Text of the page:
“A genius is different from other people,” Helen DeWitt writes in her demented comic masterpiece Lightning Rods, which is the first of five books to be named this week to We Second That: The Slate/Whiting Second Novel List. “A genius doesn’t waste time like other people. Even when he looks like he is wasting time he may in fact be making the most productive possible use of his time.” DeWitt is writing about her hero, Joe, whose revolutionary sexual-harassment-abatement business sweeps across America. But I also read it as being about DeWitt in a way. Let me explain.
DeWitt wrote her second novel Lightning Rods about 15 years ago, before her first novel, The Last Samurai (2000), was published. But Lightning Rods was not published until 2011, after a torturous odyssey involving multiple publishing houses and rejections from nearly every publisher in New York. In blog posts, DeWitt has lamented the hours, weeks, and years her writing life has lost to the vagaries of the publishing industry; it’s tempting to view this book as the sort of work of genius that justifies those lost years, just as Joe’s eventual success follows his seemingly wasted time selling Encyclopedia Britannicas and vacuum cleaners. But DeWitt’s own view is a darker one than that—and her trials make Lightning Rods the ideal novel to kick off our list of terrific books suffering from Second Novel Syndrome. This week, we’ll feature all five of the books in short essays by our judges: me, Yiyun Li, Sarah McNally, Sasha Weiss, and Colson Whitehead. We want to pay tribute to these novels’ greatness, sure. But we also want you to buy and read them.
So let’s start with this corporate satire, one of the most singular books I’ve ever read. Joe’s revolutionary products, the “lightning rods” of the book’s title, are female employees who are installed into offices not only to type and fax and sit in meetings but to solve the problem of the sexual urges that high-powered male employees must battle at all hours of the day. “Women were being molested in the workplace,” Joe reasons, “solely because their colleagues did not have a legitimate outlet for urges they could not control.” Worse, due to expensive sexual-harassment complaints, “men who worked hard and had a valuable contribution to make were being put at risk, through no fault of their own.”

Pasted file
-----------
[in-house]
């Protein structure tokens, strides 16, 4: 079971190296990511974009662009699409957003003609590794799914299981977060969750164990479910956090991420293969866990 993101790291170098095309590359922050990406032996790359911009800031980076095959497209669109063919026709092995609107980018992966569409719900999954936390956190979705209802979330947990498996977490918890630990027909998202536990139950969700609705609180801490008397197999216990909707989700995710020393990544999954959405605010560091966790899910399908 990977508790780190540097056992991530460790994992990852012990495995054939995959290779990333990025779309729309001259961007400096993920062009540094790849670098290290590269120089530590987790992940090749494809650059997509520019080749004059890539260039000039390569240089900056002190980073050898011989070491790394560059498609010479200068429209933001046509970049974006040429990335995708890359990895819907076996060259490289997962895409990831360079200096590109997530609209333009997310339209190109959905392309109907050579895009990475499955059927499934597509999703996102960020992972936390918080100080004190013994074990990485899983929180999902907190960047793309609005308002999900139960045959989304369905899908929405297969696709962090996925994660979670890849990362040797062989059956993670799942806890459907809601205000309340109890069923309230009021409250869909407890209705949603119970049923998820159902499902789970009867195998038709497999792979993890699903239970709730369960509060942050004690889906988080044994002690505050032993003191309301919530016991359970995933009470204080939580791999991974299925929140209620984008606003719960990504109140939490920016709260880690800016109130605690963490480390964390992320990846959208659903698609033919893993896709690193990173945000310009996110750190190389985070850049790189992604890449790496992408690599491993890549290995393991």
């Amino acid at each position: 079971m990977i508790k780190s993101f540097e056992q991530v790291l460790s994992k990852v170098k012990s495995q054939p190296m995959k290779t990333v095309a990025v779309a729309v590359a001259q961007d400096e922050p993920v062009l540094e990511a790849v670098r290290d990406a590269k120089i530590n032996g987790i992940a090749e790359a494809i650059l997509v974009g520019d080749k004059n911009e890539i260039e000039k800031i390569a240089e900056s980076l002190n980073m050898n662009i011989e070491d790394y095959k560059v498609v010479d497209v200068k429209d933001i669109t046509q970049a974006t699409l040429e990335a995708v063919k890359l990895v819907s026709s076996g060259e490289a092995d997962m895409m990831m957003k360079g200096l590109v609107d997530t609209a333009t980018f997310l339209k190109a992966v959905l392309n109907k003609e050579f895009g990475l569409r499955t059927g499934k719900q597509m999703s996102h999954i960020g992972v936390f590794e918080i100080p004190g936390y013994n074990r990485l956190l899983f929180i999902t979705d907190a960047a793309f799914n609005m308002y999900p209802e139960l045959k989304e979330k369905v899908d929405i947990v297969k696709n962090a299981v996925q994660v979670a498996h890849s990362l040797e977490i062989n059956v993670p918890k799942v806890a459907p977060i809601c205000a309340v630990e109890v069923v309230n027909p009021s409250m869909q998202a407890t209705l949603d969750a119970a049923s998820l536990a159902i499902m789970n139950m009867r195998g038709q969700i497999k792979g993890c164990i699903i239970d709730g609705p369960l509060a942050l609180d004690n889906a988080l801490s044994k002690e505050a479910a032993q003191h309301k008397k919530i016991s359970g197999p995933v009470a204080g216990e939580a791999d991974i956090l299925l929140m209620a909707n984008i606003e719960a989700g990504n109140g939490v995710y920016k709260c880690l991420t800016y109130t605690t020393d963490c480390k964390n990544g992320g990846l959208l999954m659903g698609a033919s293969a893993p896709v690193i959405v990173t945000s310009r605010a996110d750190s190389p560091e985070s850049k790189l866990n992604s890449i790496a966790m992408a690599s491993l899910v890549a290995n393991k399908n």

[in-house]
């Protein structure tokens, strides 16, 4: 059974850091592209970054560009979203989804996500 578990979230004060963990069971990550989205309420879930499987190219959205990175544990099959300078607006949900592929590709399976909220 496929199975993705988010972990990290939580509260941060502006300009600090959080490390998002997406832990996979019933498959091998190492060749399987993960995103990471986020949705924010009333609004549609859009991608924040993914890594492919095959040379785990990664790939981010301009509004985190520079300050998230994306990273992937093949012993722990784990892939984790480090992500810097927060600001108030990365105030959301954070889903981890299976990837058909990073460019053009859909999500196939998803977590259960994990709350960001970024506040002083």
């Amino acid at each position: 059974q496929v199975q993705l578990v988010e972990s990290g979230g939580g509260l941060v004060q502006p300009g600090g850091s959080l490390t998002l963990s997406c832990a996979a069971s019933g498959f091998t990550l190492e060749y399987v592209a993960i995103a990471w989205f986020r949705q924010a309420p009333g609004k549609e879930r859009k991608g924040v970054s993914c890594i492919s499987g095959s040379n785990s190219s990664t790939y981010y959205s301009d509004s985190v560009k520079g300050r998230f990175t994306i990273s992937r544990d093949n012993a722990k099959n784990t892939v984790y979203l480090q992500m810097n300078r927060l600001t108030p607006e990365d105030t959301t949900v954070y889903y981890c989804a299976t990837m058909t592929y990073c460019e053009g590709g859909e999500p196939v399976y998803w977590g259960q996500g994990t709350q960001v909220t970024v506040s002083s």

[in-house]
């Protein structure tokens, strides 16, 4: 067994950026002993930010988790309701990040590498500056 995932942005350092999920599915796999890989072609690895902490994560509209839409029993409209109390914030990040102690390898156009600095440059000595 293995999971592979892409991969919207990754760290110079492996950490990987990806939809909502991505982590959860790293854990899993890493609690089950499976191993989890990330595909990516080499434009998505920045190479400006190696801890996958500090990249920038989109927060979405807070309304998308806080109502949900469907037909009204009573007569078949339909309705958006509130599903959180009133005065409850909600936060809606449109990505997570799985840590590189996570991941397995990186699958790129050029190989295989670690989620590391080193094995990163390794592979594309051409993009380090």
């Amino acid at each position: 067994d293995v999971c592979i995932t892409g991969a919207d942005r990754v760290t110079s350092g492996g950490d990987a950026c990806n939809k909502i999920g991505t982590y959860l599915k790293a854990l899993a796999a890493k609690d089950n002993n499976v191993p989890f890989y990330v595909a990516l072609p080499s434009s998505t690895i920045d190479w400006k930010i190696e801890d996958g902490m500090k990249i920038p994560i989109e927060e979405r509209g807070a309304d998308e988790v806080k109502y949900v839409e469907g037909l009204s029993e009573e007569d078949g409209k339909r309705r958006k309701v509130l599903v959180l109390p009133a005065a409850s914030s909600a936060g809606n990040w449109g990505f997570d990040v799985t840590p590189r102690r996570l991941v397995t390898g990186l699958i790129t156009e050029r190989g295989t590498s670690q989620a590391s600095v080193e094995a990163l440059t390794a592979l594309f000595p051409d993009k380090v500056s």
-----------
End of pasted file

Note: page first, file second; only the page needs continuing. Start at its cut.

Once per day, a male employee with privileges can press a button on his computer to order a lightning rod. One of the firm’s lightning rods will then receive a discreet message on her computer; she is expected to report immediately to a stall in the ladies’ room, where she will replace whatever she’s wearing on her lower half with a short skirt and no underpants. She will then lie in a specially designed contraption that will slide her lower half through the wall into a stall in the adjacent men’s room, where the male employee, condom on, will sate his carnal desires, the better to go back to his office refreshed and focused and ready to make money. The women, too, handsomely remunerated for their additional tasks during the workday, go back to their desks, where they can plan for the glorious futures their fat paychecks will help them enjoy. (One former lightning rod, the book tells us, is now a justice on the Supreme Court!)
Lightning Rods is written in the vacuum-sealed language of self-help books and CEO as-told-tos—i.e., in the nearly empty verbiage of the American workplace. Take unpleasant, ineffective HR director Roy, who would like to tell us his thoughts about computers:
The thing to remember is, a computer is a tool. It’s there to help you do what you want to do. Used properly, a computer can be a valuable aid in determining what exactly it is that you want to do. But at the end of the day it’s just something to take care of things that would bore a human because they would take too long. It’s a machine, if you will. Neither more nor less.
It’s a machine, if you will. This small, perfect sentence—a tautology, a banality, a meaningless language unit delivered by a meaningless labor unit—encapsulates precisely the particular delights of reading Lightning Rods. In the novel, these language units pile atop each other, each signifying nearly nothing but together building a nightmare corporate world. One perfectly rational, anodyne statement follows another, until somehow PVC-clad female employees are shoving their asses through holes in the bathroom wall to provide male employees sex on demand. (The PVC is to ensure anonymity regardless of the lightning rods’ race and also because some male employees just won’t stop pissing on the women presented to them.)
Lightning Rods is therefore that true anomaly in fiction: a novel that works beautifully despite having no real characters, no real conflict, no real story. Instead it is borne along on the energy of DeWitt’s language and its own magnificently bananas internal logic. Lightning Rods is an immodest proposal: a sex comedy that pursues a single dirty joke much, much further than it ought to and, in doing so, skewers American capitalism with a purer, more invigorating hatred than any novel I can remember.
Early in the book, Joe describes the recurring sexual fantasy that will eventually give rise to his stroke of genius: a woman leaning out an upstairs window, talking to a neighbor while a lodger “comes up behind her, slides his hands up her thighs, slides up the tight skirt, gives her an unexpected bonus on top of the rent.” While the man goes at it, our vantage point moves to the woman’s upper half, outside the window, where she’s carrying on her conversation, “brightly but with a strained expression.” I think I had that expression on my face while reading Lightning Rods; its pitch-dark take on the American Way reminds us that even as we go about our daily business, we’re all getting well and truly fucked.
Lightning Rods by Helen DeWitt. New Directions.